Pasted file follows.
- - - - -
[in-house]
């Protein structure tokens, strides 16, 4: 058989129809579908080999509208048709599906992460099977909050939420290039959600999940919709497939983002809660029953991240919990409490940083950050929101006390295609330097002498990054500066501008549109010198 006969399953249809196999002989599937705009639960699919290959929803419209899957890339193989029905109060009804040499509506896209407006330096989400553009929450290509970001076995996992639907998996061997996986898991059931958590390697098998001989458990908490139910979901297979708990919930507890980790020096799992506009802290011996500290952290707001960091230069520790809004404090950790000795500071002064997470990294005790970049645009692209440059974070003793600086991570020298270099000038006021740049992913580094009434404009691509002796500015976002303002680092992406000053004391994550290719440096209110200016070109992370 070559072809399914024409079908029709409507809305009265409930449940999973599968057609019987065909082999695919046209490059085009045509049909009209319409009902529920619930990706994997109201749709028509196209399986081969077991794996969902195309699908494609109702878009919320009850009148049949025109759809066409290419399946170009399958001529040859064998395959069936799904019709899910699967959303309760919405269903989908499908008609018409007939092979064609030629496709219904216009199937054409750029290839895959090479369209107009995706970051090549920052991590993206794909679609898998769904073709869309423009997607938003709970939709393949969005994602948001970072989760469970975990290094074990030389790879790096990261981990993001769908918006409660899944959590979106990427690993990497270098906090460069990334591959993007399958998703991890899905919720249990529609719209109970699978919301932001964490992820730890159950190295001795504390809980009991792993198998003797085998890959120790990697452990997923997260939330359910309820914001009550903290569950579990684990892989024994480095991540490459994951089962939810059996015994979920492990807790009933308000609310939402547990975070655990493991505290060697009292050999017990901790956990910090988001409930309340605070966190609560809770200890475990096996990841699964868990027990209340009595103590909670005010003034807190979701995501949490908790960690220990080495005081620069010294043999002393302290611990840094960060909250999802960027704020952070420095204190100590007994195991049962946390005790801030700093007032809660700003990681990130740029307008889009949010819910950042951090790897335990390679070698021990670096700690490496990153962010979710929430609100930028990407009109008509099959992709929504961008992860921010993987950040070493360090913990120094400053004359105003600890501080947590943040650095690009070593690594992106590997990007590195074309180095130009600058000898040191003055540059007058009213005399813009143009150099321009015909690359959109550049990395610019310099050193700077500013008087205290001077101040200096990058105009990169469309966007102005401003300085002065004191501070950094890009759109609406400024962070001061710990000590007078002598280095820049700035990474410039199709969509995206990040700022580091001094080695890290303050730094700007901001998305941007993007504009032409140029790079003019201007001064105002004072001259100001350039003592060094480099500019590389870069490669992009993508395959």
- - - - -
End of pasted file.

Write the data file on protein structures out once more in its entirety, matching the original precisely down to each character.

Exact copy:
[in-house]
């Protein structure tokens, strides 16, 4: 058989129809579908080999509208048709599906992460099977909050939420290039959600999940919709497939983002809660029953991240919990409490940083950050929101006390295609330097002498990054500066501008549109010198 006969399953249809196999002989599937705009639960699919290959929803419209899957890339193989029905109060009804040499509506896209407006330096989400553009929450290509970001076995996992639907998996061997996986898991059931958590390697098998001989458990908490139910979901297979708990919930507890980790020096799992506009802290011996500290952290707001960091230069520790809004404090950790000795500071002064997470990294005790970049645009692209440059974070003793600086991570020298270099000038006021740049992913580094009434404009691509002796500015976002303002680092992406000053004391994550290719440096209110200016070109992370 070559072809399914024409079908029709409507809305009265409930449940999973599968057609019987065909082999695919046209490059085009045509049909009209319409009902529920619930990706994997109201749709028509196209399986081969077991794996969902195309699908494609109702878009919320009850009148049949025109759809066409290419399946170009399958001529040859064998395959069936799904019709899910699967959303309760919405269903989908499908008609018409007939092979064609030629496709219904216009199937054409750029290839895959090479369209107009995706970051090549920052991590993206794909679609898998769904073709869309423009997607938003709970939709393949969005994602948001970072989760469970975990290094074990030389790879790096990261981990993001769908918006409660899944959590979106990427690993990497270098906090460069990334591959993007399958998703991890899905919720249990529609719209109970699978919301932001964490992820730890159950190295001795504390809980009991792993198998003797085998890959120790990697452990997923997260939330359910309820914001009550903290569950579990684990892989024994480095991540490459994951089962939810059996015994979920492990807790009933308000609310939402547990975070655990493991505290060697009292050999017990901790956990910090988001409930309340605070966190609560809770200890475990096996990841699964868990027990209340009595103590909670005010003034807190979701995501949490908790960690220990080495005081620069010294043999002393302290611990840094960060909250999802960027704020952070420095204190100590007994195991049962946390005790801030700093007032809660700003990681990130740029307008889009949010819910950042951090790897335990390679070698021990670096700690490496990153962010979710929430609100930028990407009109008509099959992709929504961008992860921010993987950040070493360090913990120094400053004359105003600890501080947590943040650095690009070593690594992106590997990007590195074309180095130009600058000898040191003055540059007058009213005399813009143009150099321009015909690359959109550049990395610019310099050193700077500013008087205290001077101040200096990058105009990169469309966007102005401003300085002065004191501070950094890009759109609406400024962070001061710990000590007078002598280095820049700035990474410039199709969509995206990040700022580091001094080695890290303050730094700007901001998305941007993007504009032409140029790079003019201007001064105002004072001259100001350039003592060094480099500019590389870069490669992009993508395959």